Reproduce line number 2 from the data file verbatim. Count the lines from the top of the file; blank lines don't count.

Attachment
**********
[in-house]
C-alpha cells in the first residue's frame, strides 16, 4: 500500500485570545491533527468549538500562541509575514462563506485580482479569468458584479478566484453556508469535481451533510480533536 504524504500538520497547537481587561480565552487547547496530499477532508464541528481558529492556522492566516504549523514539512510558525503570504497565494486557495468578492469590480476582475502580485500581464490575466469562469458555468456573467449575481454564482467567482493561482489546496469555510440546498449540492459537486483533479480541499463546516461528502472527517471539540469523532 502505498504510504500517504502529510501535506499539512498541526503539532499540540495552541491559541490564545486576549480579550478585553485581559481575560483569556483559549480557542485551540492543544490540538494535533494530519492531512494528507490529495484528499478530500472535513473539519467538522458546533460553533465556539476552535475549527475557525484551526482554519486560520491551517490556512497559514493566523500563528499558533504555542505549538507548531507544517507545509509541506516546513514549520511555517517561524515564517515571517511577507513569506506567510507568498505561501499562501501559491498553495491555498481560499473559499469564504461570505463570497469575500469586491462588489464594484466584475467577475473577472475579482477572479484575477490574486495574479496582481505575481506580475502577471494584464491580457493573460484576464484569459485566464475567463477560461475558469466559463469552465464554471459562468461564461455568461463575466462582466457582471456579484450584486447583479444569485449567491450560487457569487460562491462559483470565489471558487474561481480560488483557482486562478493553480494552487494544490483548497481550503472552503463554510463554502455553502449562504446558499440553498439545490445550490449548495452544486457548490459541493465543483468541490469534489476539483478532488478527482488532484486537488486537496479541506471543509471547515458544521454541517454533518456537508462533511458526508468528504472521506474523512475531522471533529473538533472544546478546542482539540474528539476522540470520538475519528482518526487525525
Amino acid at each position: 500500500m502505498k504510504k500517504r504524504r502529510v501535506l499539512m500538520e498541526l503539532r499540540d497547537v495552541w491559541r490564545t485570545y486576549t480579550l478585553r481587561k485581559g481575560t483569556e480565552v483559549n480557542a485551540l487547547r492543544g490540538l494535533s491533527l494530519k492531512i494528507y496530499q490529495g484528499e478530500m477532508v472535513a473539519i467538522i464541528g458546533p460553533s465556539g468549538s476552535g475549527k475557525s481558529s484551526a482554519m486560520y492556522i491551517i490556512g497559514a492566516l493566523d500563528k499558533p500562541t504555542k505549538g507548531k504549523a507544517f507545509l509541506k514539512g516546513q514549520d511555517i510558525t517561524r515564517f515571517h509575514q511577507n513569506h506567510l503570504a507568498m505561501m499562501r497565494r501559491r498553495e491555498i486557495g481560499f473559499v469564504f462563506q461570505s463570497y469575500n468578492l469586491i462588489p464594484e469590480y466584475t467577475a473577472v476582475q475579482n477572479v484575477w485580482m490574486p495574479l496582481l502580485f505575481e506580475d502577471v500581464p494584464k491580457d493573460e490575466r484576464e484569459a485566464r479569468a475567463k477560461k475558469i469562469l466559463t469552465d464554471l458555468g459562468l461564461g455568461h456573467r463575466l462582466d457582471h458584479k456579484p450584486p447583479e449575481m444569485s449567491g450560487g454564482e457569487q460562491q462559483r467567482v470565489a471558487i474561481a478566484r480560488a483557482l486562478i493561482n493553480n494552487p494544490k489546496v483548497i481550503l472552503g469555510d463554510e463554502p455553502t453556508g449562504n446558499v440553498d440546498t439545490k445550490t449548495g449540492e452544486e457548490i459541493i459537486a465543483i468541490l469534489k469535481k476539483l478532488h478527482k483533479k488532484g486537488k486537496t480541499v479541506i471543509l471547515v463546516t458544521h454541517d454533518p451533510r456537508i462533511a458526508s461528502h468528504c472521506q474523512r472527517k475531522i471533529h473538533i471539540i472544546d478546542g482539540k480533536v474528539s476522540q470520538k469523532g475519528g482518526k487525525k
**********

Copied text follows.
C-alpha cells in the first residue's frame, strides 16, 4: 500500500485570545491533527468549538500562541509575514462563506485580482479569468458584479478566484453556508469535481451533510480533536 504524504500538520497547537481587561480565552487547547496530499477532508464541528481558529492556522492566516504549523514539512510558525503570504497565494486557495468578492469590480476582475502580485500581464490575466469562469458555468456573467449575481454564482467567482493561482489546496469555510440546498449540492459537486483533479480541499463546516461528502472527517471539540469523532 502505498504510504500517504502529510501535506499539512498541526503539532499540540495552541491559541490564545486576549480579550478585553485581559481575560483569556483559549480557542485551540492543544490540538494535533494530519492531512494528507490529495484528499478530500472535513473539519467538522458546533460553533465556539476552535475549527475557525484551526482554519486560520491551517490556512497559514493566523500563528499558533504555542505549538507548531507544517507545509509541506516546513514549520511555517517561524515564517515571517511577507513569506506567510507568498505561501499562501501559491498553495491555498481560499473559499469564504461570505463570497469575500469586491462588489464594484466584475467577475473577472475579482477572479484575477490574486495574479496582481505575481506580475502577471494584464491580457493573460484576464484569459485566464475567463477560461475558469466559463469552465464554471459562468461564461455568461463575466462582466457582471456579484450584486447583479444569485449567491450560487457569487460562491462559483470565489471558487474561481480560488483557482486562478493553480494552487494544490483548497481550503472552503463554510463554502455553502449562504446558499440553498439545490445550490449548495452544486457548490459541493465543483468541490469534489476539483478532488478527482488532484486537488486537496479541506471543509471547515458544521454541517454533518456537508462533511458526508468528504472521506474523512475531522471533529473538533472544546478546542482539540474528539476522540470520538475519528482518526487525525